Amazon Developer Platform

Amazon

2016 – 2017

 

Senior UX Designer

Owned the design of Amazon Developer Services and Technologies elements and templates, guiding its transition from a single client, bespoke hosting service, to a multi-client content management platform. Worked with Amazon client teams to understand and develop business and user requirements that would define the both the client and customer experiences.

 

Product Owner

Worked with stakeholders across multiple teams to define a product strategy and roadmap that would deliver the features they needed to support their developer customers.

 

The Need

The Appstore Developer Tech team was transitioning from a team that supported the Kindle Appstore Developer website, to a product team that supported a hosting platform, with multiple technology teams as clients, each supporting a different developer community. While a single website was sufficient when the only developer visitors were focused on publishing Android apps for Kindle, other technology teams, such as Alexa, and Amazon Dash, were also adding their content to the site, as it was the primary developer portal for Amazon. As more content was added, problems with the approach became apparent via customer support contacts:

 

  • Visitors were overwhelmed and confused by the breadth of information presented to them.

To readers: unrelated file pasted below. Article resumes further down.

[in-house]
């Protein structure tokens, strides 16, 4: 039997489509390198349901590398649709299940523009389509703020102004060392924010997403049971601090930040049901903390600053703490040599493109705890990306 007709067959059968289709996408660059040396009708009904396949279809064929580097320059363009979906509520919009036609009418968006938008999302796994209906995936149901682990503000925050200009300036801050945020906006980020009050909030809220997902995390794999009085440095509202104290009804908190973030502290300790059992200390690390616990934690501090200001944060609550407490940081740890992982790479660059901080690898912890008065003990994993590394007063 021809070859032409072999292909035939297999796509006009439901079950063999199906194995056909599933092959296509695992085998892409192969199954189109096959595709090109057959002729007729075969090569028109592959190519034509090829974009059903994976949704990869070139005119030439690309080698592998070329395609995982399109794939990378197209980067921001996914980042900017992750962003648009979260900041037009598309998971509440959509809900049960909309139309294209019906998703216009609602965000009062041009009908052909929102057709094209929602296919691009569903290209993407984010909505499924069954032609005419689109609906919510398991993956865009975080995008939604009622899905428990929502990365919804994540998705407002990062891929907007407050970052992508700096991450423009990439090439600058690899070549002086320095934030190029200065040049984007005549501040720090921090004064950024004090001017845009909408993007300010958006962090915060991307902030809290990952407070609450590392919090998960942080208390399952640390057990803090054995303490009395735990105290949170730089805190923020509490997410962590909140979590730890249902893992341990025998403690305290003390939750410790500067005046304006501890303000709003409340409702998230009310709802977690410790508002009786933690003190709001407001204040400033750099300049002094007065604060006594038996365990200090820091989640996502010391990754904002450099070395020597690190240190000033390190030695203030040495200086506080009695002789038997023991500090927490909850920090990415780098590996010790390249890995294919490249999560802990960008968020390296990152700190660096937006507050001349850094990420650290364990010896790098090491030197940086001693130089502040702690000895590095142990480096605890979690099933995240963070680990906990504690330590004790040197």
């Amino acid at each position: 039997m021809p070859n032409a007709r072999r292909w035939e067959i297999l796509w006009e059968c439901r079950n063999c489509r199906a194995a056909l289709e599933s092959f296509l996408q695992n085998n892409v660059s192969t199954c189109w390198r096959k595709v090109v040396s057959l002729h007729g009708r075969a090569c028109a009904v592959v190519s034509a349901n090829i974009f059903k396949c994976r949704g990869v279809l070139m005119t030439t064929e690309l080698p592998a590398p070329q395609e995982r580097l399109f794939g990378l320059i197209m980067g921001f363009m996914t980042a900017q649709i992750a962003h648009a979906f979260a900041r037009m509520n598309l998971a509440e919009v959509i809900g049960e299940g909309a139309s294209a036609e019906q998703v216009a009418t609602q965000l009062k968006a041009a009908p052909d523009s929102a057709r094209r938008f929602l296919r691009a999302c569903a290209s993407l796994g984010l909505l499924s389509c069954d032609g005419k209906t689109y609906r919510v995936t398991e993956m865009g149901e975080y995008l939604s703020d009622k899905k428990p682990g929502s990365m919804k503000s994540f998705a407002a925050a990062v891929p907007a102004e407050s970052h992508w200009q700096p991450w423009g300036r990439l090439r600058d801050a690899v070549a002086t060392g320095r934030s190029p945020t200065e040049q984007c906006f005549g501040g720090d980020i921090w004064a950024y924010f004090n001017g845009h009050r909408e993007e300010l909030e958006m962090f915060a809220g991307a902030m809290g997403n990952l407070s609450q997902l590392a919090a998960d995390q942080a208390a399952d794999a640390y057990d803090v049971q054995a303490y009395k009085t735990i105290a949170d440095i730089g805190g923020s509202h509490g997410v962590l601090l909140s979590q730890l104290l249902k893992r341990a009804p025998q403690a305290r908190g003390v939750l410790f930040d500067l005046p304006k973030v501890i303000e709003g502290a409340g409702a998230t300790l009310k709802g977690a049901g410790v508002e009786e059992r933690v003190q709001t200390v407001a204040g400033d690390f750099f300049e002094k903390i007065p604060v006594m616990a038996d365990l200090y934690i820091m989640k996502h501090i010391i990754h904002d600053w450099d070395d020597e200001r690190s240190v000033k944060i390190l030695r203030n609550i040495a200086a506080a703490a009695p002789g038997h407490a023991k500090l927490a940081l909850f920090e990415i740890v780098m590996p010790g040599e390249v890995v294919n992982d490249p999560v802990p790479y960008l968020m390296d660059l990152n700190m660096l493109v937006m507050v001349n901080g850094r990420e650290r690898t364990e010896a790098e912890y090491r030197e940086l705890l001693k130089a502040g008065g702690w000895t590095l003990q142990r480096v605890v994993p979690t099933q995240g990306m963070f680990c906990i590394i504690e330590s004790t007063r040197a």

• It was not clear what information was relevant to their interests, and what was noise.
  • it was difficult to navigate and find relevant information.
  • First time visitors often thought they had come to the wrong page, based on which promotional banner happened to be displayed.

The Solution

After surveying and interviewing developer visitors, and digging into the site analytics, key points became clear:

 

  • Most visitors arrived by Google search and landed on a page directly relevant to their search, somewhere other than the main landing page. However, they were confused about where to go from that page as the majority of the navigation options were not relevant to their interests.
  • There was almost 0% overlap in terms of the technologies a visiting developer was interested in. No developer stated they were interested in multiple technologies during a single visit.
  • Content related to other technologies was distracting and confusing to visitors.

 

Armed with these findings, and working directly with client teams, a new business model, hosting model, header design, and information architecture was proposed. A transition roadmap was designed that eliminated the need for the client teams to update their content, reducing the impact on their work capacity to zero. The results were dramatic:

 

  • Customer support contacts related to navigation were reduced.
  • Page abandonment rates were dramatically reduced.
  • Client teams were no longer reliant on the Appstore Developer Tech team for content updates, reducing turnaround time and enabling the platform to scale.
  • Client teams now owned the information architecture for their own domains, allowing them to tailor the experience for their specific developer audience.